145th Birthday

Date: 20 October 2014

The above advert appeared 145 years ago on the 30th of October in the Preston Herald newspaper. Who “the insects” played on that day was not recorded, neither in the Minute Book or the Local Newspapers, but was probably a game of two sides made up by the Members. Winkley Meadow was along the side of what we now know as Broadgate, and just before the Old Penwortham Foot and Railway bridges. There is still a Winckley Road in that area.

The History section of our website covers the life and times of Preston Grasshoppers, so on this particular anniversary we’ll take a look at the various forms of the game played by the early Hoppers and which of the clubs they played against still survive today plus a few items which sound peculiar today.

One of the first fixtures was against ‘The Grammar School’ (presumably Preston) A condition was made to play the game to the ‘Hoppers rules, which may have meant a number of things. ‘Hacking’ was not allowed within the Grasshoppers Rules so it may have been that PGS played the game that way, or it was decided that they played the rules favoured by Rossall School, ‘The Eton Field Game’ which is illustrated in Rossall School’s Centenary Brochure. The picture shows soccer style goal posts, a goalkeeper and a massive ruck of players kicking lumps out of each other with players being thrown from the proceedings. The Brookhouse club of Blackburn preferred a variation which was also a mix of Rugby and Association Football, called The Eton-Harrow game, a very rough game by all accounts. The RFU and its official set of rules were still a few years away, and with the game still in its evolutionary stage, many variations were played. The general theme seemed to be that the home team’s rules applied in each game so there may have been anything between eleven to twenty players on each side. Newspaper reports give the impression of mauls, which lasted for minutes on end. This doesn’t sound very entertaining, but crowds of two and three thousand in Preston, were a regular occurrence. One such article from a game against Manchester in 1872 described a three minute maul as such “ T’was kick for kick, disputing inch by inch, for one would not retreat, nor t’other flinch”.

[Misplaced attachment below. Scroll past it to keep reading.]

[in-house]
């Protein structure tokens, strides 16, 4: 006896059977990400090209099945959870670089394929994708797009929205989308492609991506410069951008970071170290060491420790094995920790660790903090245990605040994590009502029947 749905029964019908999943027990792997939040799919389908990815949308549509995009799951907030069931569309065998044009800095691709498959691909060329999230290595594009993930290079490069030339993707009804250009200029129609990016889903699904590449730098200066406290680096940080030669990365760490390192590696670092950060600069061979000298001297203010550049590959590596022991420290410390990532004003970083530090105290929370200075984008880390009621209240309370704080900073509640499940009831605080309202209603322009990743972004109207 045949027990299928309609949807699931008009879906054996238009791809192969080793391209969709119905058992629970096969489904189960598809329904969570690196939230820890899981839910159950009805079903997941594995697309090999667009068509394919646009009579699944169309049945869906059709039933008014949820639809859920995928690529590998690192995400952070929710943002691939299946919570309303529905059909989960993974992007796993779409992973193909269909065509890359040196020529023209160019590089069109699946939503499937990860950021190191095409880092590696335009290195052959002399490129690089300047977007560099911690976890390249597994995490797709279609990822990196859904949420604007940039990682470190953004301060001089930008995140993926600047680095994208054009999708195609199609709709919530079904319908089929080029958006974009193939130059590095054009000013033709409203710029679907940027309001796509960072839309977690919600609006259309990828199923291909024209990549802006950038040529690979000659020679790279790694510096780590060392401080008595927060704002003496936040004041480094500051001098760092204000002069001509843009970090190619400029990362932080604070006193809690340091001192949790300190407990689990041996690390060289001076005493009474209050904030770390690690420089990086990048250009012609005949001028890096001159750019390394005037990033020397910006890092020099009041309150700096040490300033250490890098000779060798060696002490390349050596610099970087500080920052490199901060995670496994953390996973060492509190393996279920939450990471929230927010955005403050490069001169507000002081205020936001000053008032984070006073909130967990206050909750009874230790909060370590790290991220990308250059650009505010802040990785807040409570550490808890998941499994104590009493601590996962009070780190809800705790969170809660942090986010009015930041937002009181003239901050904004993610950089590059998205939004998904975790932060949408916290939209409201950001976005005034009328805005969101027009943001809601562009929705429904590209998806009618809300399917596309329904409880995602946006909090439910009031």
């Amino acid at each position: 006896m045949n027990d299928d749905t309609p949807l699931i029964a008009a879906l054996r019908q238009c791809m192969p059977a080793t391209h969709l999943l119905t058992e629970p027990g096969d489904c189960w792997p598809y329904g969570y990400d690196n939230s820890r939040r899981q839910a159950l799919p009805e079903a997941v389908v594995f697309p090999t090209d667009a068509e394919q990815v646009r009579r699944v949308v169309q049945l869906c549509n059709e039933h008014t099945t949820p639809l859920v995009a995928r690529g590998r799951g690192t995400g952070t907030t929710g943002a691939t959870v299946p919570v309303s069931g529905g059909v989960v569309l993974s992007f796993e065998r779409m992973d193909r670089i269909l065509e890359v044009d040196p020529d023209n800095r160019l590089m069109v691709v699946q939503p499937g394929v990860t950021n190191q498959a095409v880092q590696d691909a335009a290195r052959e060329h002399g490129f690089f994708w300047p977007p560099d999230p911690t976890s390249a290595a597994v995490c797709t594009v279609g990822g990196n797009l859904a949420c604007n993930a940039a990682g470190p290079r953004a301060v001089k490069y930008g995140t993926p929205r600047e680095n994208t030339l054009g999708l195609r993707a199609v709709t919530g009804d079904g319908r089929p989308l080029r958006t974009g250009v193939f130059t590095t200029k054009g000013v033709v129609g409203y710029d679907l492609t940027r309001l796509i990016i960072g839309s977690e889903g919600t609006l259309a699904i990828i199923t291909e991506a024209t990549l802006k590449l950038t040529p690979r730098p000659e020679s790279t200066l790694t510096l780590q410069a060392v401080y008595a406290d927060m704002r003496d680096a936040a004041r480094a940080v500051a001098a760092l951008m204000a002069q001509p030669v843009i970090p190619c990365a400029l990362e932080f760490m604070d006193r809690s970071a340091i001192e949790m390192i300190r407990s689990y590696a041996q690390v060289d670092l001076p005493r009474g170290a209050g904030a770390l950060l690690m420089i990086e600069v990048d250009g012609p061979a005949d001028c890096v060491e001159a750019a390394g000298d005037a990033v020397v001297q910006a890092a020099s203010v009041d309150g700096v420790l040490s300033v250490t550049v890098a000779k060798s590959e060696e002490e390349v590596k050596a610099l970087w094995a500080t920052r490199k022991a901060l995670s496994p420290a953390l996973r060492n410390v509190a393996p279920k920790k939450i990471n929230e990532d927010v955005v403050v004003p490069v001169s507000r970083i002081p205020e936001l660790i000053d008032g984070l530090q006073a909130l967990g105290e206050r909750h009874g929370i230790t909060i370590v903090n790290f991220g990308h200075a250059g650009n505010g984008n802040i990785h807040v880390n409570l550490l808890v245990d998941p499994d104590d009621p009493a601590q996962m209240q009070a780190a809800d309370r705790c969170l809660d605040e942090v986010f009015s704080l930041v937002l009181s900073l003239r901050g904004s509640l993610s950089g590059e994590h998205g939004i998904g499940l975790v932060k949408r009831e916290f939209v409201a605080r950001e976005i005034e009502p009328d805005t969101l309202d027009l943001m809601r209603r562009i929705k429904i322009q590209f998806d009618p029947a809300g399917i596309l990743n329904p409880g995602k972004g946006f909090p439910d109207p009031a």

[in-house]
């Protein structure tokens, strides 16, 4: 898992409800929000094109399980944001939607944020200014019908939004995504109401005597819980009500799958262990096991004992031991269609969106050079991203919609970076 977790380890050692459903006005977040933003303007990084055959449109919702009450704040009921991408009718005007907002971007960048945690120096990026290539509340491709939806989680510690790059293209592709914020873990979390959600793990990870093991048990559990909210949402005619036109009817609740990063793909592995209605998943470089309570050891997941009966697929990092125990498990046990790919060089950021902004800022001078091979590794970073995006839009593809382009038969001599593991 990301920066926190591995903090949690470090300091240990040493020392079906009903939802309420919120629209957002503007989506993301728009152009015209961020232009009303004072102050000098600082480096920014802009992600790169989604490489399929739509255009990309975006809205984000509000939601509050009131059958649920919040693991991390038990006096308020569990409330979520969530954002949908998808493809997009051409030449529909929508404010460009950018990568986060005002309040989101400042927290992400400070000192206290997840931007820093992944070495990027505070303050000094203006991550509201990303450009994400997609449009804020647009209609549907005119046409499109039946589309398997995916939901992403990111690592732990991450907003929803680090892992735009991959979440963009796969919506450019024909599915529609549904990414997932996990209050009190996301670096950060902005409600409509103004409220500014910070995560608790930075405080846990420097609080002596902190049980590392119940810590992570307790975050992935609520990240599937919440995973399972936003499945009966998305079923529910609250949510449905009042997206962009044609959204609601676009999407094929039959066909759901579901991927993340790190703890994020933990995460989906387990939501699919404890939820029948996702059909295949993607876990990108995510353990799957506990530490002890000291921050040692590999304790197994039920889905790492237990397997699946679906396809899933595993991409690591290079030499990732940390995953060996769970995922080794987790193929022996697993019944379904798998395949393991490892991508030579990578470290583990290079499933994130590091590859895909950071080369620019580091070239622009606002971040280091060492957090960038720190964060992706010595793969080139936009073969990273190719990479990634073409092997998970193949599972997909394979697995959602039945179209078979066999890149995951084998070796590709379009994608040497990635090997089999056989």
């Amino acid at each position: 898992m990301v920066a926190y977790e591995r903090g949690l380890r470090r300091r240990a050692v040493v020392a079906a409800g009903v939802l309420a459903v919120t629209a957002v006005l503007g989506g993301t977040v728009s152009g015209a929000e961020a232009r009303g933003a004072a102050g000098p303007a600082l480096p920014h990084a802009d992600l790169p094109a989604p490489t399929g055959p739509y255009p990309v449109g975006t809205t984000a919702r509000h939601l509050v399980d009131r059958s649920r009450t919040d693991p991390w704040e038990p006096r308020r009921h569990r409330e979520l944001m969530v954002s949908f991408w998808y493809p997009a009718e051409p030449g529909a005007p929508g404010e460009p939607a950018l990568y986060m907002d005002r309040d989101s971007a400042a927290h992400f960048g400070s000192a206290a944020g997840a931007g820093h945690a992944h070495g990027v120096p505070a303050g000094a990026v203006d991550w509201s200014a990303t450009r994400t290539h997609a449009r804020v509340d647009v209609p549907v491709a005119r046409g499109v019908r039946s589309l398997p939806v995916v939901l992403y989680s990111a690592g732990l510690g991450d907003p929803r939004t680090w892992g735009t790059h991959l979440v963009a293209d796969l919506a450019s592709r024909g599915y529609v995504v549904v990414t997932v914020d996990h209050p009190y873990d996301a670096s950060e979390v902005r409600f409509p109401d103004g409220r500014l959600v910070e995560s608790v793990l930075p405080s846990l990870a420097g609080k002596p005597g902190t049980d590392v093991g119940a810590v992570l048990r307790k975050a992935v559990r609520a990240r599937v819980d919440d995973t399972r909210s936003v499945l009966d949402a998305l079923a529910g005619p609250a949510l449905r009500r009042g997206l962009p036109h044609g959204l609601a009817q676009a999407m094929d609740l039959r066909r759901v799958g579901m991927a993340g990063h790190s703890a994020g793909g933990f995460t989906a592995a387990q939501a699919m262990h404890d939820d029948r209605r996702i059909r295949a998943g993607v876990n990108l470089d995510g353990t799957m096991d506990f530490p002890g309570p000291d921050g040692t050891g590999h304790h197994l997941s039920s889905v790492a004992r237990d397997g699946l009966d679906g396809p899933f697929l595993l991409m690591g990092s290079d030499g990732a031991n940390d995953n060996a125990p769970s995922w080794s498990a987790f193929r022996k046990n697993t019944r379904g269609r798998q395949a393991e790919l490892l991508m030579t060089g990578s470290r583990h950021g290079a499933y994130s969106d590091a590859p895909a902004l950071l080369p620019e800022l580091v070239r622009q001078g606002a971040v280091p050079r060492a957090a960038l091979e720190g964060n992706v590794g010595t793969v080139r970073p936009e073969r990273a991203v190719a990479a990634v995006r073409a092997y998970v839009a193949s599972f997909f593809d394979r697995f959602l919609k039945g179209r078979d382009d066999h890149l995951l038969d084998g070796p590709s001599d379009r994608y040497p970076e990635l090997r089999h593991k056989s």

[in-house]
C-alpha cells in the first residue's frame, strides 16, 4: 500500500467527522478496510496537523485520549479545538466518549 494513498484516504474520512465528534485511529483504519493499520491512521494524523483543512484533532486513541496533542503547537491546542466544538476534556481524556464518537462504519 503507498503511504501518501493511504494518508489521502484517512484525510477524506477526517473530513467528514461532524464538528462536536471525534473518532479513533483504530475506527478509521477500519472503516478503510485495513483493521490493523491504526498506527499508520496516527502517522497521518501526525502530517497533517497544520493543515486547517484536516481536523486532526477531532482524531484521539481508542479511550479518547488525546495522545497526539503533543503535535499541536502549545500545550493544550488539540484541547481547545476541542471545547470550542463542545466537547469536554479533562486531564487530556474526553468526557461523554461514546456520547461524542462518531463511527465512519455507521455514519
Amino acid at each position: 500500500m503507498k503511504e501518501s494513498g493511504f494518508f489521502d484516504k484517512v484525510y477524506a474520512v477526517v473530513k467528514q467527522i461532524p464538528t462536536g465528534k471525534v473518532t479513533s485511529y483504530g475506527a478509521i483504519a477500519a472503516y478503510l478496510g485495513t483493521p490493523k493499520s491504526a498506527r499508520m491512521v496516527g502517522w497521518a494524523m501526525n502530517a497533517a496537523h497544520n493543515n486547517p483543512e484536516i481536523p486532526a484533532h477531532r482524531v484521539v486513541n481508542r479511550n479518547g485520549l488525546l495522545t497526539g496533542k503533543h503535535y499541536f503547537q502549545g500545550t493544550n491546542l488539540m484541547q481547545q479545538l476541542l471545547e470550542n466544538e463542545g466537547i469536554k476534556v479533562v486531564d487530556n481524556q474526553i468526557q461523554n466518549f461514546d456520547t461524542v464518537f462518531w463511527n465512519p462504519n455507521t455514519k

Preston Grasshoppers didn’t travel very far during their early existence, Leeds & trips to Ambleside and Windermere being the furthest. Manchester and Sale are probably the most famous whilst Liverpool merged with St Helens in 1986 and Kendal were re-born in 1905 as a new club entirely. Rochdale’s history has a similar story, first formed in 1867 and playing against Hoppers in 1884/5 they went out of existence before the present club emerged in 1921. Ambleside still play as do Birkenhead Park, Southport and New Brighton. Windermere has a rugby union club although not the College team that turned out in the 1870’s. Bolton rugby Club were regular opponents in those early days, another club still in existence. The name of Wigan as opponents crops up and this is probably Wigan Old Boys which became Wigan Rugby Union in 1913. Preston Grasshoppers played against a few School sides in those days these being Rossall, Preston and Lancaster Grammar. A team from Chorley existed although not the one playing the modern game but some of their opponents from that era such as Withnell, Free Wanderers, Broughton Wasps, (Manchester), Dingle (Liverpool), Carnforth, Yorkshire Wanderers, Free Wanderers (Manchester), Heaton (Bolton), Lancaster which may have evolved into Vale of Lune and a team of Ex. Cambridge University men named North Country Contabs either failed to survive or metamorphosed into clubs we see playing in the 21st Century.